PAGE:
NASA's Kepler Space Telescope retires after 9 years of discovering planets

After 9 years, NASA Kepler Space Telescope Retires


The Kepler Space Telescope mission of NASA’s planetary exploration of American Space Agency has ended. This telescope is going to retire after 9 years of service. Scientists have said that Kepler telescope, which helps in discovering 2,600 planets, has finished fuel, so he is retiring. Experts say that this telescope, established in 2009, made us aware of billions of hidden planets and improved our understanding of the universe.

According to a NASA statement released, Kepler showed that 20 to 50 percent of stars in the sky in the night sky are earth-shaped planets and they are located within the habitable zone of their stars. This means that they are located so far away from their stars, where there is the possibility of having the most important water for life on these planets.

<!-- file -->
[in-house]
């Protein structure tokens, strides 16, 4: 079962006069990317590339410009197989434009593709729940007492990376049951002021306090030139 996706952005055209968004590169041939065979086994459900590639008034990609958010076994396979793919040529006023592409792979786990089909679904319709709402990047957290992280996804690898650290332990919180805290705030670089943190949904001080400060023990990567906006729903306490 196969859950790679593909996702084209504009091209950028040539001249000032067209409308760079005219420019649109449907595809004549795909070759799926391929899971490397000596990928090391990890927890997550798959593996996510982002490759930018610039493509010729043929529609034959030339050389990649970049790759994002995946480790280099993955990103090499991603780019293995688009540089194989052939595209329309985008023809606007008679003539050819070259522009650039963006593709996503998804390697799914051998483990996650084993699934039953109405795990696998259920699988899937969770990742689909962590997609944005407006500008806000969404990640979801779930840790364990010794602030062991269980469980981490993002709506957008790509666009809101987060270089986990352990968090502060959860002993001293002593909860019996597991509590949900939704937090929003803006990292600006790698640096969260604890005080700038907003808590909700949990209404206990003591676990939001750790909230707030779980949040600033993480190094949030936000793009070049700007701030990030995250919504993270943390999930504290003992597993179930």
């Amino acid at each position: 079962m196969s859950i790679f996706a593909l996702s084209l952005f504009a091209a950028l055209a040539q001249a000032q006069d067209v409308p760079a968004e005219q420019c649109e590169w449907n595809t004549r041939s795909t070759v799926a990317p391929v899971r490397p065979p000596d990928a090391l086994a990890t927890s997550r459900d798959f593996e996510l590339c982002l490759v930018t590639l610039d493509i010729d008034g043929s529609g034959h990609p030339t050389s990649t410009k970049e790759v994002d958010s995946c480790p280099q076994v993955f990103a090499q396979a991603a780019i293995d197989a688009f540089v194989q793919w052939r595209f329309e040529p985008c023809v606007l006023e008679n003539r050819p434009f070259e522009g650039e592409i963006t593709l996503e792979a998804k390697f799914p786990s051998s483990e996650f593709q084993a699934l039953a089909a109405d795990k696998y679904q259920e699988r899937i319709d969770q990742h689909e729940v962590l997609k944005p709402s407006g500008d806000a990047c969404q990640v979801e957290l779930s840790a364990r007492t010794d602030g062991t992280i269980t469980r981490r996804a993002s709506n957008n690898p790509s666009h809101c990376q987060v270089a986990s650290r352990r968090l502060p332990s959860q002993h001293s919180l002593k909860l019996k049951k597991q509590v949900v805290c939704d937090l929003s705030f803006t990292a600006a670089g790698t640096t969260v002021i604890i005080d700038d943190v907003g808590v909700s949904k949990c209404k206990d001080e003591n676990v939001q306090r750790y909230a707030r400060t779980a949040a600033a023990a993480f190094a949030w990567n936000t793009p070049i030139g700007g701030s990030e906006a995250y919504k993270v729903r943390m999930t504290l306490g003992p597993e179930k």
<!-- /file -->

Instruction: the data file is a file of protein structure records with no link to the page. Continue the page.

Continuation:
Paul Hertz, director of NASA’s Astrophysics Department, says that Kepler’s visit was not unexpected. Kepler’s sign of fuel-finish ended almost two weeks ago. The scientists were successful in collecting all the data they had before even before its fuel was completely exhausted. NASA says that at the moment, Kepler is in a secure class away from Earth. The Twitter handle from NASA Kepler was also tweeted about it.

According to this, the telescope was in space for 9.6 years. 5,30,506 stars observed. Of this 2,663 planets were confirmed.